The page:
Soul of the Age

Ebook $12.99

Random House | Apr 07, 2009 | ISBN 9781588367815

  • Paperback$18.00

    Random House Trade Paperbacks | Oct 12, 2010 | 496 Pages | 6-1/8 x 9-1/8 | ISBN 9780812971811

  • Ebook$12.99

    Random House | Apr 07, 2009 | ISBN 9781588367815

Praise

“Enthralling, the most eloquent evocation of Shakespeare one is ever likely to encounter.”—Times Literary Supplement, U.K.

“It is almost impossible to write something fresh about William Shakespeare. Yet Jonathan Bate has succeeded, with a sparkling and arresting portrait of the Bard and his world as discovered in his writings.”—The Economist (named one of the best books of 2008)

“Thoughtful, well-researched and even playful . . . An excellent resource for students of English literature and the Elizabethan era.”—Publishers Weekly

Soul of the Age is the most artful, intriguing, and satisfying study of the mind of William Shakespeare we now possess. No other biography has used Shakespeare’s works so resourcefully to shed light on his life; few have so successfully mined the records of his life to illuminate the works. Each chapter shines with new discoveries, original insights, and dazzling prose. This is a major achievement from a master of Shakespeare studies.”—David Armitage, Lloyd C. Blankfein Professor of History, Harvard University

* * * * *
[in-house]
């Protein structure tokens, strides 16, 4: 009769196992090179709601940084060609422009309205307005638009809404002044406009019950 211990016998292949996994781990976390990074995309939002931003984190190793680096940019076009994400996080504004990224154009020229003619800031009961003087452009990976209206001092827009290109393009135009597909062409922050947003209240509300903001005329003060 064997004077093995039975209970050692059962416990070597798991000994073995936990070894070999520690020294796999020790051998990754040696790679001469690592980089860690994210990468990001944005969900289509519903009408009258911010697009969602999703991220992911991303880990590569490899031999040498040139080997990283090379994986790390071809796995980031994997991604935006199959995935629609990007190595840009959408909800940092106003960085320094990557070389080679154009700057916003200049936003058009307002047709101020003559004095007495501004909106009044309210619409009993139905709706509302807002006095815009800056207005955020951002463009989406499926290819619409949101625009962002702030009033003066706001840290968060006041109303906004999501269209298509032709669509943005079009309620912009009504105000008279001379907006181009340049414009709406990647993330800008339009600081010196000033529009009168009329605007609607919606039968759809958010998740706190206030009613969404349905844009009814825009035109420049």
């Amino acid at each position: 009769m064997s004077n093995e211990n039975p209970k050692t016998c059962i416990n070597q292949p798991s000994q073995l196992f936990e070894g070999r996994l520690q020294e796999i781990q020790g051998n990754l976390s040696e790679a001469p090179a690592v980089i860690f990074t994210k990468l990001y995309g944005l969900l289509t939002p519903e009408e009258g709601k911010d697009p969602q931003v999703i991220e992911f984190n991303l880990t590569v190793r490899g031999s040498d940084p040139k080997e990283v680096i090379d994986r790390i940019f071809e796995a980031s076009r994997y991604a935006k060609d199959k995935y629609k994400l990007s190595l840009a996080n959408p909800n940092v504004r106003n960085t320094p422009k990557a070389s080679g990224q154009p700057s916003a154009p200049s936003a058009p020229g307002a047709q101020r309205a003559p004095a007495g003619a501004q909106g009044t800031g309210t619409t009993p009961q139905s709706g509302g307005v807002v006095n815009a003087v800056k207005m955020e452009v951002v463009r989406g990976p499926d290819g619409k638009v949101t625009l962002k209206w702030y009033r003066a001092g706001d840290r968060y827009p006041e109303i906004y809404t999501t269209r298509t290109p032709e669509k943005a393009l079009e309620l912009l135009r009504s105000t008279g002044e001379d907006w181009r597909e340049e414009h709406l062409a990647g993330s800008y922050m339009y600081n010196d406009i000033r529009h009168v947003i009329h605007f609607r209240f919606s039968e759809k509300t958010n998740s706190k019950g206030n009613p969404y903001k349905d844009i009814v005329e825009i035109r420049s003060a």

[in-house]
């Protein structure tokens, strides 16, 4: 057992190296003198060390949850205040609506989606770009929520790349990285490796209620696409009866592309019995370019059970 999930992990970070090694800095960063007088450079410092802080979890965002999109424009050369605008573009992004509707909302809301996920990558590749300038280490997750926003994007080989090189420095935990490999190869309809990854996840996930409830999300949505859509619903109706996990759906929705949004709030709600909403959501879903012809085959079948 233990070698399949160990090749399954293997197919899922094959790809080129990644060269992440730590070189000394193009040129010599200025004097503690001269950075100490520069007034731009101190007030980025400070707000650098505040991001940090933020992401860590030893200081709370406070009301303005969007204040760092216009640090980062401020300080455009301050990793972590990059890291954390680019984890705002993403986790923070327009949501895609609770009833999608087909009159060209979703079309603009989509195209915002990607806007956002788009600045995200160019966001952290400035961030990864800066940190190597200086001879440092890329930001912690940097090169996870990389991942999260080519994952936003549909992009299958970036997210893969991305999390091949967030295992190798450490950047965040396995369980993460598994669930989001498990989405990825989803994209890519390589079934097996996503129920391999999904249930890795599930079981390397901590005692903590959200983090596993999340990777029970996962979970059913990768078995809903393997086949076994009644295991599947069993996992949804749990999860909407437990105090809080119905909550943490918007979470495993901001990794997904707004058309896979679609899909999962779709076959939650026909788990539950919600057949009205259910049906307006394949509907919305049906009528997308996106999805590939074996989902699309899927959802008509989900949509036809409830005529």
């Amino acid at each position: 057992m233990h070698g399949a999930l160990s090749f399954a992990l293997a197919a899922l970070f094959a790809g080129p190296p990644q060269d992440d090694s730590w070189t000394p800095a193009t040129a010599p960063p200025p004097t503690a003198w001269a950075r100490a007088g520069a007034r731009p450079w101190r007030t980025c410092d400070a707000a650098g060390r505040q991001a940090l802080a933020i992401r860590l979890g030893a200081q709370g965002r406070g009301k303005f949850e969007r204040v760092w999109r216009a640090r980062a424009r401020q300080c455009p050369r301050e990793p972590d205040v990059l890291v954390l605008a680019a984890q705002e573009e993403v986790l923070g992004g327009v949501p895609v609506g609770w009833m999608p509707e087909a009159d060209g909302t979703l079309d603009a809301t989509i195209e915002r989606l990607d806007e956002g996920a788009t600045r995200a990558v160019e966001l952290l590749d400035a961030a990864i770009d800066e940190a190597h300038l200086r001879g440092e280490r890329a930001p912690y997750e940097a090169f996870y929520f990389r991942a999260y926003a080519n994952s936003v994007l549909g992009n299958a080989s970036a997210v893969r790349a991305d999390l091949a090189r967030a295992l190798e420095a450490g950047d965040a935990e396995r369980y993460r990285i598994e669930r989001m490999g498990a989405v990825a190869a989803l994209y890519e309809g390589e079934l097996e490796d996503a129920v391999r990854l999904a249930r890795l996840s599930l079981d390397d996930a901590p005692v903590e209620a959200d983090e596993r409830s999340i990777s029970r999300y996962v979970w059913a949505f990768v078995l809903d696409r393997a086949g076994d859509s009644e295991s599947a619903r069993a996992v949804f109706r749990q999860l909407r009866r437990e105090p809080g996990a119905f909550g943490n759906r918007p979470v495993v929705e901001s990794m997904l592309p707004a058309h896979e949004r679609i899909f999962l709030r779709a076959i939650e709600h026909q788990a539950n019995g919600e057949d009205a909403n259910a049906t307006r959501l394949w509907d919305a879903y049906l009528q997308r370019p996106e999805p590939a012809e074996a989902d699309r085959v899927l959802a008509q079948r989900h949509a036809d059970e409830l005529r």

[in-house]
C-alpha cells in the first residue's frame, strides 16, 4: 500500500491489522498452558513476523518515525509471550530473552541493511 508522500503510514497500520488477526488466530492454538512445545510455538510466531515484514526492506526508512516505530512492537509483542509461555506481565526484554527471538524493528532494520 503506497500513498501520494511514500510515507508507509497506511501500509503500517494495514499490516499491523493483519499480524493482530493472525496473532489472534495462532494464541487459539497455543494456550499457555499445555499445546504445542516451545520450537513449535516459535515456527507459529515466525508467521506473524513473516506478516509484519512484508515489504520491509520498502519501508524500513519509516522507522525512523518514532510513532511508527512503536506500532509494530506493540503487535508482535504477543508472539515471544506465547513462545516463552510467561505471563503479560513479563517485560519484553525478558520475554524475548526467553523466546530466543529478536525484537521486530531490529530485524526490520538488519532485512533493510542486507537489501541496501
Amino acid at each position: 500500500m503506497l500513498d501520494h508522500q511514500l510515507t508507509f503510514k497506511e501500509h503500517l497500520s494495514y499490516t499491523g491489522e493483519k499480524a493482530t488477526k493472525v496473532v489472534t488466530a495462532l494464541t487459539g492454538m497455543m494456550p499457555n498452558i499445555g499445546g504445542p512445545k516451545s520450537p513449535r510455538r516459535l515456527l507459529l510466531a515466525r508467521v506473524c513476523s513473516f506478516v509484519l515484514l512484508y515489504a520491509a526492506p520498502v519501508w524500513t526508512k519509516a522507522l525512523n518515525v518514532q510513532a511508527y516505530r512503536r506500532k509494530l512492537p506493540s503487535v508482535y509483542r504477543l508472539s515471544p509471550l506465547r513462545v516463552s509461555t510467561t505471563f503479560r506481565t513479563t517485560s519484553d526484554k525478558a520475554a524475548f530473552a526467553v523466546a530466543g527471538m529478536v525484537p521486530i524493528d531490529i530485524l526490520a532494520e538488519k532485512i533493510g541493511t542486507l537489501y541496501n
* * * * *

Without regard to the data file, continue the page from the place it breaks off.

“Surprising, fresh and anything but le pot rechauffé . . . [Bate] has the gift of a true teacher–able at once to educate and to entertain. . . . After reading Soul of the Age I felt closer to the soul of Shakespeare.”—The Guardian,U.K.

“There can only be a handful of people in the world who know as much about Shakespeare as Bate, and it is intensely enjoyable to watch him bringing his knowledge to bear. He has the conjuror’s art of suspense, and you find yourself gasping with pleasure at the neatness of his conclusions. Few books pack so much new thinking about Shakespeare between their covers.”—Sunday Times, U.K.

“Bate is both a considerable scholar and an excellent writer, and he achieves a resonant and complex portrait, constantly alert to new lines of enquiry and unexpected connections. . . . [This] is a triumph of precision, learning and intelligent innovation.”—The Telegraph, U.K.


From the Hardcover edition.

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